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On Sunday, Oklahoma Sooners Wide Receivers coach Cale Gundy, announced he would be resigning after “uttering a word” that he admitted he never should have said.
“One particular word that I should never, under any circumstance, have uttered was displayed on that screen. In the moment, I did not even realize what I was reading and, as soon as I did, I was horrified,” Gundy’s resignation statement said.
As soon as news broke, many Sooner fans began taking to social media defending the coach and saying his resignation was wrong.
Gundy confirmed in his statement that he “takes responsibility for [his] mistake,” however many saw this resignation as consequences from a “woke” university and “woke” culture.
The Black Wall Street Times has confirmed through a current player on the team that Gundy did say the n-word, multiple times.
In a statement from head coach Brent Venables, Venables said “Gundy resigned from the program because he knows what he did was wrong. He chose to read aloud to his players, not once but multiple times, a racially charged word.”
Still, even after the revelation from Venables that Cale Gundy said the n-word multiple times, a petition urging the University to rehire Gundy has received over 7,800 signatures at the time of publication.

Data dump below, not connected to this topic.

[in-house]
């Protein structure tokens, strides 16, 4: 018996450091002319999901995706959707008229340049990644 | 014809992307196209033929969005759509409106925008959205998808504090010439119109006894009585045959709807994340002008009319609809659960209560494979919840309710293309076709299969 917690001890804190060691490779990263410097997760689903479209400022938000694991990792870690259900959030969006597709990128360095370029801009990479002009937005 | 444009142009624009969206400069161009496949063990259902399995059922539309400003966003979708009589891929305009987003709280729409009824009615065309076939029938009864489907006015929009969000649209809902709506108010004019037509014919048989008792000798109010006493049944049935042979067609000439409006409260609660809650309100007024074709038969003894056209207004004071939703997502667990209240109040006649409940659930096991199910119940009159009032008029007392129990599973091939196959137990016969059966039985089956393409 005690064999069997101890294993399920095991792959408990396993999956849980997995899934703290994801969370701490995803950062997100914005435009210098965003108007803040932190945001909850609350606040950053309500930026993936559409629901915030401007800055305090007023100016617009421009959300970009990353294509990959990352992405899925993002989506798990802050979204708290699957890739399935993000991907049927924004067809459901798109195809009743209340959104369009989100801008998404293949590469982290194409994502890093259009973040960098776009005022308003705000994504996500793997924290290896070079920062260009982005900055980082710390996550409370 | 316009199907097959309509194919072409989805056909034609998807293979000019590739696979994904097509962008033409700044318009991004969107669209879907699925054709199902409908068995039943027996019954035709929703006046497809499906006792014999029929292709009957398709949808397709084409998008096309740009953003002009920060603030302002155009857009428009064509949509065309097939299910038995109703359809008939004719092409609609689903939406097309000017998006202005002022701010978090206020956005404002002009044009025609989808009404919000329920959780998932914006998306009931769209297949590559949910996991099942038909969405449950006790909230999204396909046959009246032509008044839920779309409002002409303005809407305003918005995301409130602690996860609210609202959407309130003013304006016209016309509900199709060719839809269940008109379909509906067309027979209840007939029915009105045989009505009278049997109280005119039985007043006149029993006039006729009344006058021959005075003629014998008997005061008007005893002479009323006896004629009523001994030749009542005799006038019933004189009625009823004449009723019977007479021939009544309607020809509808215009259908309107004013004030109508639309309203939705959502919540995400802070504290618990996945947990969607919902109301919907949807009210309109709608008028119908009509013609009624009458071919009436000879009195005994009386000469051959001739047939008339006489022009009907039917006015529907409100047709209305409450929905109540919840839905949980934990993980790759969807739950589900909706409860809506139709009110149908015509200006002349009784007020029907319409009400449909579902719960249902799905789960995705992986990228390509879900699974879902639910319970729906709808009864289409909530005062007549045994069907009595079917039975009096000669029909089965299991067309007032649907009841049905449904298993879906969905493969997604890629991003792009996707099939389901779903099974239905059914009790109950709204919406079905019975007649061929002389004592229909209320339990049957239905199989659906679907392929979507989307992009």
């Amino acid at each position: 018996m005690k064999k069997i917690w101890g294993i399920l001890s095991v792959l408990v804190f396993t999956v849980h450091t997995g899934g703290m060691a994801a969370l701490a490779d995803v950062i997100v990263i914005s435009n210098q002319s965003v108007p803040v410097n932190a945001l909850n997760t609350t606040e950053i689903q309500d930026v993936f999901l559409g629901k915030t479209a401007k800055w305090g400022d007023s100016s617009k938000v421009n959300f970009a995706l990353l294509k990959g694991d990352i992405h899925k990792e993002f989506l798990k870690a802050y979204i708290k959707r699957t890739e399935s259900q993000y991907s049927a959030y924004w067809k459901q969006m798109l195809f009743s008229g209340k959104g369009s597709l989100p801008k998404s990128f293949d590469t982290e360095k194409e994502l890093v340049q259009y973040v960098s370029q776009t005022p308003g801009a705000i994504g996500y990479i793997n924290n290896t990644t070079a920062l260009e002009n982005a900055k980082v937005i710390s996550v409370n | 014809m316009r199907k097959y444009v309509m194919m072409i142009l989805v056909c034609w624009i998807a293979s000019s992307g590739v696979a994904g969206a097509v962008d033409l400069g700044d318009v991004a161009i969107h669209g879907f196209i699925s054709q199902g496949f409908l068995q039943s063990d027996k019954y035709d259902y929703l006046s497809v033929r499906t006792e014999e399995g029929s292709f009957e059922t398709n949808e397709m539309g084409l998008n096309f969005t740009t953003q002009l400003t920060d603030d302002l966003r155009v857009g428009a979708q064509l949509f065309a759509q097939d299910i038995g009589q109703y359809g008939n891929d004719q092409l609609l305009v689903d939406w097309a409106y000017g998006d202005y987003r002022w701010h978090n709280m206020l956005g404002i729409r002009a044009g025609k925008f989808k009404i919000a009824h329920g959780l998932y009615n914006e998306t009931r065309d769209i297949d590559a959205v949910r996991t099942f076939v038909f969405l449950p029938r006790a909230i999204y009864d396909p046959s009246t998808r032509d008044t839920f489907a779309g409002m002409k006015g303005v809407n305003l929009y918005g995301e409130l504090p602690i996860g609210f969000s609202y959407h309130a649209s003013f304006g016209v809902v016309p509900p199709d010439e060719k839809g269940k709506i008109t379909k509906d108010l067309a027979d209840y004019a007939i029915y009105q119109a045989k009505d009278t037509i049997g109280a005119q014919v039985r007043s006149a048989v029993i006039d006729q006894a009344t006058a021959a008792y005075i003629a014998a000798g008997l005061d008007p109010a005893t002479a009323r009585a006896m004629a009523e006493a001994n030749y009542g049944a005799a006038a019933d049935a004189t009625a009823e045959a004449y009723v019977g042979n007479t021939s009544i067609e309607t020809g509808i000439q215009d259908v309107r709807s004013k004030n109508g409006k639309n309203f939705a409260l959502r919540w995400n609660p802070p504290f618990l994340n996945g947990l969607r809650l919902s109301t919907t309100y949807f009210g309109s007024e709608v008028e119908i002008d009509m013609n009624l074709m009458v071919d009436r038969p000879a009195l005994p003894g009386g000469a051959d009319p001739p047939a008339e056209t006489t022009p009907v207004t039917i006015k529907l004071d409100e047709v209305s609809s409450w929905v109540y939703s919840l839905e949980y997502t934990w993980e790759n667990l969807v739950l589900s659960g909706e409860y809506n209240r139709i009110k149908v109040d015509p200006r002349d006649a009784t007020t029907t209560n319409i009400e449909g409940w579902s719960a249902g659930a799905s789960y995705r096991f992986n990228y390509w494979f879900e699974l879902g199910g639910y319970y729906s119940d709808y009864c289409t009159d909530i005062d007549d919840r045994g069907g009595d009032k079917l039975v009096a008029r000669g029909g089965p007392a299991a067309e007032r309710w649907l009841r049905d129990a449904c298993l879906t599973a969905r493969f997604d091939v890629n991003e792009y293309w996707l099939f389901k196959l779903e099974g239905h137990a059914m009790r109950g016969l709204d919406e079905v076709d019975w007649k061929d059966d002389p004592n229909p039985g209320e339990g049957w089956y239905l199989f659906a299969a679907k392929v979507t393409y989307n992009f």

Venables said the football team and university plan to “move forward positively” after “Coach Gundy did the right thing in resigning,” and there is no indication that the university intends to rehire him.
Cale Gundy resignation highlights racism in Oklahoma sports
Gundy’s use of a racial slur is not the first time racism has been questioned in Oklahoma sports.
Last March, during the girls’ state basketball tournament, an announcer was picked up on a hot mic calling Norman High’s girls’ basketball team “f***ing n***ers” for their kneeling during the national anthem.
The clip quickly went viral and the call for Matt Rowan to lose his job grew.
In a press release, Rowan blamed low-blood sugar as a factor in his racist verbal attack.
“I will state that I suffer Type 1 Diabetes and during the game my sugar was spiking,” Rowan said in a statement. “While not excusing my remarks, it is not unusual when my sugar spikes that I become disoriented and often say things that are not appropriate as well as hurtful. I do not believe that I would have made such horrible statements absent my sugar spiking.”
Rowan was bold enough to even tell an Oklahoma City television reporter that the n-word is part of his vocabulary. He claimed that he’s “working to remove it.”